Mix all ingredients. Store in an airtight container (I used clean old spice jars or little mason jars)
Use about 3 tablespoons mix with 1 pound browned ground beef (or meat of your choice. It’s also great with chicken). Mix with about 1/2 cup water and let it simmer so the meat really absorbs the flavor without drying out.
I love enchiladas. They are probably one of my favorite foods. I never realized how easy it was to make your own sauce at home, where you control the quality of the ingredients. You’ll never have to buy the canned stuff again!
Combine all ingredients, except vinegar, in an large soup pot. Enameled cast iron works well to keep the acid in the tomato from leaching a metallic flavor from the pot. Stir everything together and bring to a simmer. Reduce heat to low and cook for 30 minutes. Stir in the vinegar and continue to cook for 15 more minutes. Remove from heat and you’re ready to serve!
The sauce freezes very well. You can double, triple, or more the recipe and freeze. Make sure you leave enough room for it to expand as it freezes.
This delicious sauce is a great change up to your pasta dinner. Serve it with your favorite type of sprouted pasta.
In a skillet heat Olive Oil.
Saute onion, garlic until tender (1-2 minute)
Add Red Pepper, Oregano, Basil continue to saute.
Add Tomatoes cook to a low boil.
Add vodka (turn burner to low), cook to remove alcohol (2-3 minutes).
Add Cream, bring to simmer.
Serve with your favorite pasta.
Ketchup, catsup… however you spell it, my kids adore it. The fact that I’m even messing with this sacred food (yes food, not condiment) of theirs is quite risky. I’ve tried three recipes. One was “too spicy,” one was “too lacto-fermenty,” they weren’t puréed enough… I’m competing with Trader Joe’s organic ketchup here. You’d think a homemade version would be a definite upgrade, but not according to my kids. Since I haven’t been able to exactly replicate their ketchup, I resigned to calling this homemade version (this recipe is as close as I could get to Trader’s) “red sauce” or “red dip.” Whichever name will most delight the eater is the name I use.
Blend tomatoes, peppers, and onion (preferably through a high-speed blender). This might need to happen in two or more batches. Pour in a large saucepan or stock pot and bring to a rapid boil. Allow purée to reduce to about half, stirring often.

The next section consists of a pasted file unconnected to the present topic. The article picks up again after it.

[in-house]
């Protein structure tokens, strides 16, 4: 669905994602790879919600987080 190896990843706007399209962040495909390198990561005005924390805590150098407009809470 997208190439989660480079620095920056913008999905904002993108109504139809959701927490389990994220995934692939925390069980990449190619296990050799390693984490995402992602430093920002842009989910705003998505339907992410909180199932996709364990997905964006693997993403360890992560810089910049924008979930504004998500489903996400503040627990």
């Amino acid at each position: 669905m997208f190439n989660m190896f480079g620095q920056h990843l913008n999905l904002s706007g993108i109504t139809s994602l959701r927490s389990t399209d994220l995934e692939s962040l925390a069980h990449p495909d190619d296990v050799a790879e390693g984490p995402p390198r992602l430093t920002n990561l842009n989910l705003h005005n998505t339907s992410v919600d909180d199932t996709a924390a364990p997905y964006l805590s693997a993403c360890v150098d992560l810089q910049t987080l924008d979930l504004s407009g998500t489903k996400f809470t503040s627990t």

Turn heat to medium and add remaining ingredients. Cover and check periodically to see if it’s reached your desired consistency. This can take 1-4 hours depending on how thick you’d like your ketchup to be. Store in fridge or double the recipe if you’d like to preserve some.
Decrease vinegar to 2 tablespoons and add 1/4 cup whey (not the powdered kind) to the end, cooled product. Stir and leave at least 1 inch of space between the ketchup and the top of the jar. Cover and sit on the countertop for three days, then store in the fridge (or a root cellar if you’re blessed enough to have one).
Fill 1-pint jars leaving 1/4 inch headspace. Remove any bubbles with a knife and process according to a water bath method.
Homemade mayo is the best mayo out there. I add whey to give it a probiotic boost.
Place the everything but the oil into the blender or food processor and blend for about 30 seconds on high to get it good and mixed.
Now take the spout out and start to slowly add your oil. Start slowly to begin, the eggs need time to start working in the oil, if you put in too much at once it will not mix together and then you will have to start over. Once you have about a 1/2 cup of oil in you can start adding oil a little faster until all the oil is in. It won’t look like it is going to turn into mayo until you have about 2 cups of oil in, and then it will start to thicken up.
Once you have all the oil mixed in you are done. See that wasn’t so hard now was it? Faster than making a batch of cookies.
Once your mayo is all mixed transfer to a glass jar, a quart mason jar will hold it all, I use a 32 0z jar that holds all but just enough for sandwiches for lunch. It is ready to eat.
If you are worried about cross contamination let this sit on the counter for 2 hours. The acidity of the mayo will help kill any bacteria, but it can do it better at room temperature.
This keeps for about a week.